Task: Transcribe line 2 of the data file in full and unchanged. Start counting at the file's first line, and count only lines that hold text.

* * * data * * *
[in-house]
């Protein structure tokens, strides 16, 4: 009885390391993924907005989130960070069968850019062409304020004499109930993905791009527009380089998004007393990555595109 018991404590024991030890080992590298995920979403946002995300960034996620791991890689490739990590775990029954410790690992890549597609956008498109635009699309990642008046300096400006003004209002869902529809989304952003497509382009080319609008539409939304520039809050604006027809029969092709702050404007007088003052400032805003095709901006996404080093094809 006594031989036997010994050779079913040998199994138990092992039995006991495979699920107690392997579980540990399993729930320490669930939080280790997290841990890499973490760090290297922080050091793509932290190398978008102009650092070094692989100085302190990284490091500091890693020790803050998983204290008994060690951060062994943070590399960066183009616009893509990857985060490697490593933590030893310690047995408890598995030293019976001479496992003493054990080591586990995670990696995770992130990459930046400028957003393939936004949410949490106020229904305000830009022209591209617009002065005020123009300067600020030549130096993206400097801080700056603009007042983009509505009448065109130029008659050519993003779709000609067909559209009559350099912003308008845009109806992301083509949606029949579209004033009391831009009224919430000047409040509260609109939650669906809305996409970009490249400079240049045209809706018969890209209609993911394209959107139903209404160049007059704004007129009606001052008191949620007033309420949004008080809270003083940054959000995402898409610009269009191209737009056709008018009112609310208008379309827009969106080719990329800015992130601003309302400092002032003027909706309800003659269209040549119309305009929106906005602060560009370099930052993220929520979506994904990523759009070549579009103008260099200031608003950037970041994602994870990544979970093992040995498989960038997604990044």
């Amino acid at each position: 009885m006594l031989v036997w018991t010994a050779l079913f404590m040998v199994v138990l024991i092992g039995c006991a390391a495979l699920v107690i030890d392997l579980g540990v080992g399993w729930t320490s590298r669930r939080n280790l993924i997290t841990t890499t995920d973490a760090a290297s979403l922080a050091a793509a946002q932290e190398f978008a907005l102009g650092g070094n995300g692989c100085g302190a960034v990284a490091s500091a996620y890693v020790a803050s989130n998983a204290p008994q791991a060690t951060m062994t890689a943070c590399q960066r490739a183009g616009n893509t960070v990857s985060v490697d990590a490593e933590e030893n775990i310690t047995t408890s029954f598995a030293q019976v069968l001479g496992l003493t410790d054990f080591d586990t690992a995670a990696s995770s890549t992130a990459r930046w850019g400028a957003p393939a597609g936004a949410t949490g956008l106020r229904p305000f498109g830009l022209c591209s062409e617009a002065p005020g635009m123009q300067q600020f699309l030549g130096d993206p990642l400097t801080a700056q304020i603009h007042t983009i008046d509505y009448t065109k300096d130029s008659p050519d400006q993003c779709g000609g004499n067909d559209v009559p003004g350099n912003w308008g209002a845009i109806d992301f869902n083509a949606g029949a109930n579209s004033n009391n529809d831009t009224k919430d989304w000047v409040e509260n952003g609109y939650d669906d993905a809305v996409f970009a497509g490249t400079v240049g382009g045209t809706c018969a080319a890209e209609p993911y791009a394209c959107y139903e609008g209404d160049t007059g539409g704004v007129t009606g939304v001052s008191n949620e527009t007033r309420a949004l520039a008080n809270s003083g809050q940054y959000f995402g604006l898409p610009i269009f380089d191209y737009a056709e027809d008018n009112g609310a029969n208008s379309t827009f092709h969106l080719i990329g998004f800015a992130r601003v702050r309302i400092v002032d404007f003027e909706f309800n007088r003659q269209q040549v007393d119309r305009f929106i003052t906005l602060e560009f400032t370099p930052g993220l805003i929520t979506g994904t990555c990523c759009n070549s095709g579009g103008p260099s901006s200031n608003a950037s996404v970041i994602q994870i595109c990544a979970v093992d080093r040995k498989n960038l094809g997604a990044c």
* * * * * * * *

């Protein structure tokens, strides 16, 4: 009885390391993924907005989130960070069968850019062409304020004499109930993905791009527009380089998004007393990555595109 018991404590024991030890080992590298995920979403946002995300960034996620791991890689490739990590775990029954410790690992890549597609956008498109635009699309990642008046300096400006003004209002869902529809989304952003497509382009080319609008539409939304520039809050604006027809029969092709702050404007007088003052400032805003095709901006996404080093094809 006594031989036997010994050779079913040998199994138990092992039995006991495979699920107690392997579980540990399993729930320490669930939080280790997290841990890499973490760090290297922080050091793509932290190398978008102009650092070094692989100085302190990284490091500091890693020790803050998983204290008994060690951060062994943070590399960066183009616009893509990857985060490697490593933590030893310690047995408890598995030293019976001479496992003493054990080591586990995670990696995770992130990459930046400028957003393939936004949410949490106020229904305000830009022209591209617009002065005020123009300067600020030549130096993206400097801080700056603009007042983009509505009448065109130029008659050519993003779709000609067909559209009559350099912003308008845009109806992301083509949606029949579209004033009391831009009224919430000047409040509260609109939650669906809305996409970009490249400079240049045209809706018969890209209609993911394209959107139903209404160049007059704004007129009606001052008191949620007033309420949004008080809270003083940054959000995402898409610009269009191209737009056709008018009112609310208008379309827009969106080719990329800015992130601003309302400092002032003027909706309800003659269209040549119309305009929106906005602060560009370099930052993220929520979506994904990523759009070549579009103008260099200031608003950037970041994602994870990544979970093992040995498989960038997604990044």